The good news is in that time there’s going to be some great conferences, so when we come back I’ll have plenty to tell you about! I also have some little projects in the meantime that will be of interest to anyone who liked The Saturday Papers. It shouldn’t be more than a couple of months, but I’ll keep you posted.

In the meantime, I highly recommend checking out the ongoing work on The Procedural Generation Book and of course the archives of The Saturday Papers past. Thanks to everyone who continues to read, comment and share – we’ll be back soon!

The Saturday Paper – Mechanic Miner

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Is there anything that can’t be generated? In the past, games have tried their hands at generating level designs, monsters and items, world histories, musical scores, artwork and puzzles[1] – it seems like there’s nothing we couldn’t try to generate. I like that attitude a lot. I think that trying to generate every bit of a videogame we can think of can help us shine a light on new game mechanics, new ways to approach game design, and new ways of thinking about game creation. This week we’re looking at a system I put together just over a year ago for generating simple game mechanics for platform games.

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  1. [1] There are many other examples for this list – these were just the ones that leapt out at me.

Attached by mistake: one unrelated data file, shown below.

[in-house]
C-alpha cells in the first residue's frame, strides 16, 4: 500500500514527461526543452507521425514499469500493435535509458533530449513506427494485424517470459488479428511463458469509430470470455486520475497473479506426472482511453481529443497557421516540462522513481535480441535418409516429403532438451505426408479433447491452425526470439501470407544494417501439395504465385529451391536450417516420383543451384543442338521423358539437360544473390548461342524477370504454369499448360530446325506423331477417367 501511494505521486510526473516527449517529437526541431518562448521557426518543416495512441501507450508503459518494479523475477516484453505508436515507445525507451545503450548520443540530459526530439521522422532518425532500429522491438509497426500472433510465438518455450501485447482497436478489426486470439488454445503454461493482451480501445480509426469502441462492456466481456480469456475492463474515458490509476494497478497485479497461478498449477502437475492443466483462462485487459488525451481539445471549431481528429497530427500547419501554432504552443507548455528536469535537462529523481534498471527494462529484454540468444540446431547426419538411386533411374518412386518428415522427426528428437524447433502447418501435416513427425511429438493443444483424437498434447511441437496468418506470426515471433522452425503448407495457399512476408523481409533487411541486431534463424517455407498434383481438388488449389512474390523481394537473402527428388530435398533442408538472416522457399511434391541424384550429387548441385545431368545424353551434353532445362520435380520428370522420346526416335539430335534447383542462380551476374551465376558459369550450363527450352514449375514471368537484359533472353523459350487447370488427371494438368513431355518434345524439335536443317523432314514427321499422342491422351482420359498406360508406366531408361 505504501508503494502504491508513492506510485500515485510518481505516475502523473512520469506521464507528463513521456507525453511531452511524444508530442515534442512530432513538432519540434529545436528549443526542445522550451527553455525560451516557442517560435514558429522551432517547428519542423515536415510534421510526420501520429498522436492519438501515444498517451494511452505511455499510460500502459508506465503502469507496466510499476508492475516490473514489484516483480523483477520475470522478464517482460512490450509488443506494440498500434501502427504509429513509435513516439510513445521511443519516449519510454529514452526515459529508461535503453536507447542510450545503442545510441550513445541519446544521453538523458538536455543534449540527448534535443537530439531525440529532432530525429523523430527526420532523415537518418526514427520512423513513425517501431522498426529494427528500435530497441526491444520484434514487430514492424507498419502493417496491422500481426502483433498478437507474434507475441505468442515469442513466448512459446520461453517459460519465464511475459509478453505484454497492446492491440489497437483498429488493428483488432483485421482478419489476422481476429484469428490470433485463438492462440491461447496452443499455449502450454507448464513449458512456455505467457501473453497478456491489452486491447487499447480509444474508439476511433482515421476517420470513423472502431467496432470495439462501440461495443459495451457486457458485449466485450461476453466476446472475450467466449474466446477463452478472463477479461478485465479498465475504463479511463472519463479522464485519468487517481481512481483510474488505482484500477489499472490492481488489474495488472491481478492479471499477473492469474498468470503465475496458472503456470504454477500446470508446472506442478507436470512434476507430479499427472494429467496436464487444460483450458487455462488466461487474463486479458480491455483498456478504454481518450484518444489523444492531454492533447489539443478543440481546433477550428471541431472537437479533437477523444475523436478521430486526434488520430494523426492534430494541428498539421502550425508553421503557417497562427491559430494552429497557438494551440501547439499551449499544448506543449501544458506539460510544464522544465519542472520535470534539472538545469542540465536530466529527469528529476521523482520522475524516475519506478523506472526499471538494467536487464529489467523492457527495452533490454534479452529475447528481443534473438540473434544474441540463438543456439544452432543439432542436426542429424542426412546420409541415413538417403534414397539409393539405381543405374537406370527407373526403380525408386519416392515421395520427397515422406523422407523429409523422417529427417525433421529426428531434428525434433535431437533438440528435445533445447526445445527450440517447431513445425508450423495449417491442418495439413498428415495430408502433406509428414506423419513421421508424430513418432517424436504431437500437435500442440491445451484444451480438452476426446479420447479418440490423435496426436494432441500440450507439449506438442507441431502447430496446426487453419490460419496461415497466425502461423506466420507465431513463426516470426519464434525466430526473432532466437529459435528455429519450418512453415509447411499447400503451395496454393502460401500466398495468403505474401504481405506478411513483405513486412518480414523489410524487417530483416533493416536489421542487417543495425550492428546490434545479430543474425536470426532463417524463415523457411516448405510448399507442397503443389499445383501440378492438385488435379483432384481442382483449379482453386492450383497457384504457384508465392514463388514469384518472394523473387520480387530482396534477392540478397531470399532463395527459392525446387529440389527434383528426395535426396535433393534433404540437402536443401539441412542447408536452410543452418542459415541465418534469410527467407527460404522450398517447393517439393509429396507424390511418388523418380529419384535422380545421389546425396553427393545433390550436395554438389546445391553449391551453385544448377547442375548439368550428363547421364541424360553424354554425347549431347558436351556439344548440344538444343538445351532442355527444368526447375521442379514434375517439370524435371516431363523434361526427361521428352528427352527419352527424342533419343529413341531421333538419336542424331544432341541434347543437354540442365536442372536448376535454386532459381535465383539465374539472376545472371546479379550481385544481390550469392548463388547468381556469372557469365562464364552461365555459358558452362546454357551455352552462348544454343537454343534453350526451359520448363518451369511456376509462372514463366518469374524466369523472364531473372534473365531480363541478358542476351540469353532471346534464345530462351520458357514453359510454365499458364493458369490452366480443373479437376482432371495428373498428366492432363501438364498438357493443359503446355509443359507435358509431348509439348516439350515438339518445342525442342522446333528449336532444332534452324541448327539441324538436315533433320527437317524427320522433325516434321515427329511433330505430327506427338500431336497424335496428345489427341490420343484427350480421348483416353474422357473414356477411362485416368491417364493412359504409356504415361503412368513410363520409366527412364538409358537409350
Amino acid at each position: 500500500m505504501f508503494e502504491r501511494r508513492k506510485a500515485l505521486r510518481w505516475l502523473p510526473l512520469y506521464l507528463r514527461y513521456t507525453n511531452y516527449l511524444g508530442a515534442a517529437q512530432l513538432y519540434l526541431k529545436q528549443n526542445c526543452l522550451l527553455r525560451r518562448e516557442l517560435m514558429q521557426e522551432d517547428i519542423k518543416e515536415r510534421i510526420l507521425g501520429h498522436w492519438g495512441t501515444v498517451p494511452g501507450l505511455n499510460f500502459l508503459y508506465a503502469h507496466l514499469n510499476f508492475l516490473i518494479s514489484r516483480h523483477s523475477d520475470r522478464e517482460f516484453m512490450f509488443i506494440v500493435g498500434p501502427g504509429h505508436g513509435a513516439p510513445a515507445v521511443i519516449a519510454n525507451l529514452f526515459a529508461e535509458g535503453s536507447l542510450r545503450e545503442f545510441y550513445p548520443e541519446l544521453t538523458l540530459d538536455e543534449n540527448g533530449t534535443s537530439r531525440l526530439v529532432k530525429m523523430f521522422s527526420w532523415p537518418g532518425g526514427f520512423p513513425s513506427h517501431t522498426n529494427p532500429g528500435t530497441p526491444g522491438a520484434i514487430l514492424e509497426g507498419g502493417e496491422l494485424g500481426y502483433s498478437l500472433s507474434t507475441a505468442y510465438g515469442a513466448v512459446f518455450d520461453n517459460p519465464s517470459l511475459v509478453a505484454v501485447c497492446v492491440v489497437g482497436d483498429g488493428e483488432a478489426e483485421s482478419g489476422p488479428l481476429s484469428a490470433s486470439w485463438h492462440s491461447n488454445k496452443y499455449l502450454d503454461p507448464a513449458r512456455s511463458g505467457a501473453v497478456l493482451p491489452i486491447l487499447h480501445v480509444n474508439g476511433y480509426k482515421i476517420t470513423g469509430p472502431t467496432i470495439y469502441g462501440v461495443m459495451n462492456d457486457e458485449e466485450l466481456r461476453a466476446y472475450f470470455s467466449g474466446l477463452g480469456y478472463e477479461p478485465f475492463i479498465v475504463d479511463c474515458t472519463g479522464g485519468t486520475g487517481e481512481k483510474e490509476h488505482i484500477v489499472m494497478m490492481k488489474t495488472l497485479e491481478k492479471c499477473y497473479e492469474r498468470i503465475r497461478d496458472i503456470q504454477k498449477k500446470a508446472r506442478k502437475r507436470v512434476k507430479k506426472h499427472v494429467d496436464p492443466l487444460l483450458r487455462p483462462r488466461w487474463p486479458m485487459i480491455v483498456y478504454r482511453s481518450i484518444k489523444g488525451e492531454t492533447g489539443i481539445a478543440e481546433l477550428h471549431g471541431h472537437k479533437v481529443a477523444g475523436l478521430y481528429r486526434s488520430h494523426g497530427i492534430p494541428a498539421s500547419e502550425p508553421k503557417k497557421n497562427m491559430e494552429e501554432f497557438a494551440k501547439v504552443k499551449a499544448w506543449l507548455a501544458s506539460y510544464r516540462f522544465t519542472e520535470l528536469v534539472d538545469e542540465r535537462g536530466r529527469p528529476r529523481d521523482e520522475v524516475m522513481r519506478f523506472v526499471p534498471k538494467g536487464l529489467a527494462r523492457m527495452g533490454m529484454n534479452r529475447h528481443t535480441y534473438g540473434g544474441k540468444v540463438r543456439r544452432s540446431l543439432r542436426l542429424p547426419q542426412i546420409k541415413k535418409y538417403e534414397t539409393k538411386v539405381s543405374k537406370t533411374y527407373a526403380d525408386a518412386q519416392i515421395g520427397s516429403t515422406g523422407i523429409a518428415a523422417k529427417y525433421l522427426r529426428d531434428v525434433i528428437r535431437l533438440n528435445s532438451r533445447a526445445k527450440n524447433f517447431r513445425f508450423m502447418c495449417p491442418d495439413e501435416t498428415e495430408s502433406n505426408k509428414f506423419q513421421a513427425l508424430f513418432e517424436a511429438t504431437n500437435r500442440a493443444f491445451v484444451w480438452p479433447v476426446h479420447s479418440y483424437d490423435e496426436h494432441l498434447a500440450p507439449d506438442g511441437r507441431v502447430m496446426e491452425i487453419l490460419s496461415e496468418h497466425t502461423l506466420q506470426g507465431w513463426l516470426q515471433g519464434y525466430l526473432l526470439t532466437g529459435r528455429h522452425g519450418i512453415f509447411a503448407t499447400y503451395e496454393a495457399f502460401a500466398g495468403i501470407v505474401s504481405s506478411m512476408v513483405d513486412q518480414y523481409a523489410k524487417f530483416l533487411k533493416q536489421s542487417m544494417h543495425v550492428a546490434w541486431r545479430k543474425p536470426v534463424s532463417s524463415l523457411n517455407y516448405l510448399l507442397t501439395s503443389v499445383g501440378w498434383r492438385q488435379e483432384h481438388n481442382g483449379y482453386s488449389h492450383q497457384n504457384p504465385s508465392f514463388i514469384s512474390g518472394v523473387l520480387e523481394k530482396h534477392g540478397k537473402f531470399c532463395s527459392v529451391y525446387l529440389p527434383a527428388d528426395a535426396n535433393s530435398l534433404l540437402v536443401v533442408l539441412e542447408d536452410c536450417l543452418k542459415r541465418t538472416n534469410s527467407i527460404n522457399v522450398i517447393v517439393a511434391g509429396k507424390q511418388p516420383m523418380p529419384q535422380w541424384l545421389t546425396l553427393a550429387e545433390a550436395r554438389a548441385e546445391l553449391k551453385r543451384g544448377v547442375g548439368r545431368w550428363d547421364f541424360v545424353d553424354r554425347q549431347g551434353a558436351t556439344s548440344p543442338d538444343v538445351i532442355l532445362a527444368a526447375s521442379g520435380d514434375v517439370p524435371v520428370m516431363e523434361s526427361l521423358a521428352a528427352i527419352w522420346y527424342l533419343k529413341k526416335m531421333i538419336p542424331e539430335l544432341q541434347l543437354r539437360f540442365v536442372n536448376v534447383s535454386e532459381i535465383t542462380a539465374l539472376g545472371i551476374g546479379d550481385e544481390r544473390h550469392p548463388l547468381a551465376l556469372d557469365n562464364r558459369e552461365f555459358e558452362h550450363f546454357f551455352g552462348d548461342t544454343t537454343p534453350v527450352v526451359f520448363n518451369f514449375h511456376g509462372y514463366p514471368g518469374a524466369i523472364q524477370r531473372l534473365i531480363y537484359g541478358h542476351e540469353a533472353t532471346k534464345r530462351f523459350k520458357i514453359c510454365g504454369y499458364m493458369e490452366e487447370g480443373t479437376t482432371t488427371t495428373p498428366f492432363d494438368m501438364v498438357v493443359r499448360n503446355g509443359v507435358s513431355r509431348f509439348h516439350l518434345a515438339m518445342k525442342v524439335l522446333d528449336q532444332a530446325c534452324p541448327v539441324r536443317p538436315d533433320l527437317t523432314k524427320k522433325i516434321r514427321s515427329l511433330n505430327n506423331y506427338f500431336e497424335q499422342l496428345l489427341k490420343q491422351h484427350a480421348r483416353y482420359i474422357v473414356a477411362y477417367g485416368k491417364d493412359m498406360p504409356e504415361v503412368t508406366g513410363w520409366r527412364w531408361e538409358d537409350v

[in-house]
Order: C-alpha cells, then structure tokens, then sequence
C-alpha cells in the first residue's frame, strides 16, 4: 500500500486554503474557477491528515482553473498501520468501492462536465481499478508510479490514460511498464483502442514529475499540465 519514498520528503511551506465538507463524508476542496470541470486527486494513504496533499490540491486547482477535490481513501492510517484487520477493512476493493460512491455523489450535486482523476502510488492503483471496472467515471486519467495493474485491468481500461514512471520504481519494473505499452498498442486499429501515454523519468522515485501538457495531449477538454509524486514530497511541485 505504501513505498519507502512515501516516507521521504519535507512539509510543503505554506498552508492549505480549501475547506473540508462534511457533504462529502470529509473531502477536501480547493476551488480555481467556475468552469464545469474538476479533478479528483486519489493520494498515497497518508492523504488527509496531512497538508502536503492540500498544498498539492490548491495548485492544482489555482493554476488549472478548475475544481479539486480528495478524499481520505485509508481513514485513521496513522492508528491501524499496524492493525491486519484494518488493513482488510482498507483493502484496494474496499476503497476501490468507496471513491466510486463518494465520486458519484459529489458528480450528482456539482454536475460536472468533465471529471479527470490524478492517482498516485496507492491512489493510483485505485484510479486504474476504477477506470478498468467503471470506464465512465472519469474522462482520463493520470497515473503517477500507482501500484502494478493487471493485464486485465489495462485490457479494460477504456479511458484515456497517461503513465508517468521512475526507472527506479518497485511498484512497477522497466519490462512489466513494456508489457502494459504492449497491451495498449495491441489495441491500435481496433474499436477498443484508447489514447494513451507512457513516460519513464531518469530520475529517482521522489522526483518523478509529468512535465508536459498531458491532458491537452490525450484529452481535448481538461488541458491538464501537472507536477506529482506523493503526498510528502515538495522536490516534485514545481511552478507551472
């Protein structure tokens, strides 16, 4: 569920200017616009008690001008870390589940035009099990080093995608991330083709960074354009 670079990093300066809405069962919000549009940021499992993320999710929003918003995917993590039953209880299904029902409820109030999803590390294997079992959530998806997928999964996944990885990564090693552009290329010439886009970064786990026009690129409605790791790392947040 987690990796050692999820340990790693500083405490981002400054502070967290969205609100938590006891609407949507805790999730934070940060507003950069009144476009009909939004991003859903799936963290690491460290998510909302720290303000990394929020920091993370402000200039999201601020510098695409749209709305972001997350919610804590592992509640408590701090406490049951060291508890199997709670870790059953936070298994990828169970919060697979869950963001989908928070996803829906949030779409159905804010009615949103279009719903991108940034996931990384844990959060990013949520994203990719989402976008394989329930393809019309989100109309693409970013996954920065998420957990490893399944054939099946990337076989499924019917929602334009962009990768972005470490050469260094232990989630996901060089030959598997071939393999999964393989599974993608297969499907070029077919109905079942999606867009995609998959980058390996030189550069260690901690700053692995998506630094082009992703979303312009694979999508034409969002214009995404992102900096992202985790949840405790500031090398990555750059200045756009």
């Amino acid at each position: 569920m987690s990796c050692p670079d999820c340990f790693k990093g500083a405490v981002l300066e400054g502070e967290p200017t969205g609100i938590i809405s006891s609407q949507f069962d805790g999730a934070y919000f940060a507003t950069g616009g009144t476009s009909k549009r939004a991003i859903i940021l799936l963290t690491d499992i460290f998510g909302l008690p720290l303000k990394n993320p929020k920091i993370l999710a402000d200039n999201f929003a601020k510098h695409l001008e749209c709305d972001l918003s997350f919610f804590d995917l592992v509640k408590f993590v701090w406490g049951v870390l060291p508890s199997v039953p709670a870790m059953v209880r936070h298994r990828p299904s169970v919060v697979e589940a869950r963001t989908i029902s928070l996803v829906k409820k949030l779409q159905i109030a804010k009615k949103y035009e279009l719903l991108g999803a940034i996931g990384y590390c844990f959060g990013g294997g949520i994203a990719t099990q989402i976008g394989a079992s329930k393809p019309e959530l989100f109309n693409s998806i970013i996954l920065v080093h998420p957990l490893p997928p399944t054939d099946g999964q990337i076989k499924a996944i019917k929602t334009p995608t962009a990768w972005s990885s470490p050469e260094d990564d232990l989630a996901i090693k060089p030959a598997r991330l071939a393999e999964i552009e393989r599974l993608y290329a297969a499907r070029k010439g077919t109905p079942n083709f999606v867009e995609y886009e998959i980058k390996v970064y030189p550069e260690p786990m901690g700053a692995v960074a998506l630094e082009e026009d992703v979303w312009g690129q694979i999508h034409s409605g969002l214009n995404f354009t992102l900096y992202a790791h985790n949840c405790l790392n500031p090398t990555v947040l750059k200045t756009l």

The Saturday Paper – How Does Your Content Grow?

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One of the nice things about procedural content generation (PCG) is that it encompasses a wide collection of designers and programmers, who all use it for different purposes and at different stages of their game and its development. That’s how we get the amazing variety of approaches, applications and tools that you see in games today, and the research we’ve covered in this column. What similarities can we see? And how might that help us think differently about the systems we already use? This week on The Saturday Papers: a study of procedural generators, and an interesting means of classifying them.

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The Saturday Paper – Ludus Ex Machina

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I haven’t discussed my own research in this column yet, but you may know that I’m interested in automating the process of game design in its entirety. At the highest level, game designers produce mechanics that connect to our understanding of reality – gravity makes you fall, projectiles hurt things they hit, touching food heals you – and through this convey meaning that can be anything from representational to metaphorical and artistic. Can machines do this? This week on The Saturday Paper: a system that tries to connect the real world to game mechanics.